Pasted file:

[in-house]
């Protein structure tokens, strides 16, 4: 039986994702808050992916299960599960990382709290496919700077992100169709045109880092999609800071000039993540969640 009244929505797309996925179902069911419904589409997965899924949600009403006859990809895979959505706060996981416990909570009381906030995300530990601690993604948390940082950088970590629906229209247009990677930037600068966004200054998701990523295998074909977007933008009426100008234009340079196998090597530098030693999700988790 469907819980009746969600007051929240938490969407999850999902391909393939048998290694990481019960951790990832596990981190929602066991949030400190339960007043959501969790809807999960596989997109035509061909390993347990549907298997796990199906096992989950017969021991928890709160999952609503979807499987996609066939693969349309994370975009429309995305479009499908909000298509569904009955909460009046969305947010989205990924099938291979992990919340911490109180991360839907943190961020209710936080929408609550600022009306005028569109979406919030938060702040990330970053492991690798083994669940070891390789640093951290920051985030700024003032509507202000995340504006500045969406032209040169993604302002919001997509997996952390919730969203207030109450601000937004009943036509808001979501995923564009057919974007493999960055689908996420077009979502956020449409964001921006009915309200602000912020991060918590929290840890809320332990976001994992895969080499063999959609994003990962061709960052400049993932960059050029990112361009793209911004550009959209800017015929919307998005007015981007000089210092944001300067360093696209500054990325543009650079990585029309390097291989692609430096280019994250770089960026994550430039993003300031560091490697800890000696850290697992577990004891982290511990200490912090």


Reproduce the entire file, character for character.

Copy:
[in-house]
């Protein structure tokens, strides 16, 4: 039986994702808050992916299960599960990382709290496919700077992100169709045109880092999609800071000039993540969640 009244929505797309996925179902069911419904589409997965899924949600009403006859990809895979959505706060996981416990909570009381906030995300530990601690993604948390940082950088970590629906229209247009990677930037600068966004200054998701990523295998074909977007933008009426100008234009340079196998090597530098030693999700988790 469907819980009746969600007051929240938490969407999850999902391909393939048998290694990481019960951790990832596990981190929602066991949030400190339960007043959501969790809807999960596989997109035509061909390993347990549907298997796990199906096992989950017969021991928890709160999952609503979807499987996609066939693969349309994370975009429309995305479009499908909000298509569904009955909460009046969305947010989205990924099938291979992990919340911490109180991360839907943190961020209710936080929408609550600022009306005028569109979406919030938060702040990330970053492991690798083994669940070891390789640093951290920051985030700024003032509507202000995340504006500045969406032209040169993604302002919001997509997996952390919730969203207030109450601000937004009943036509808001979501995923564009057919974007493999960055689908996420077009979502956020449409964001921006009915309200602000912020991060918590929290840890809320332990976001994992895969080499063999959609994003990962061709960052400049993932960059050029990112361009793209911004550009959209800017015929919307998005007015981007000089210092944001300067360093696209500054990325543009650079990585029309390097291989692609430096280019994250770089960026994550430039993003300031560091490697800890000696850290697992577990004891982290511990200490912090």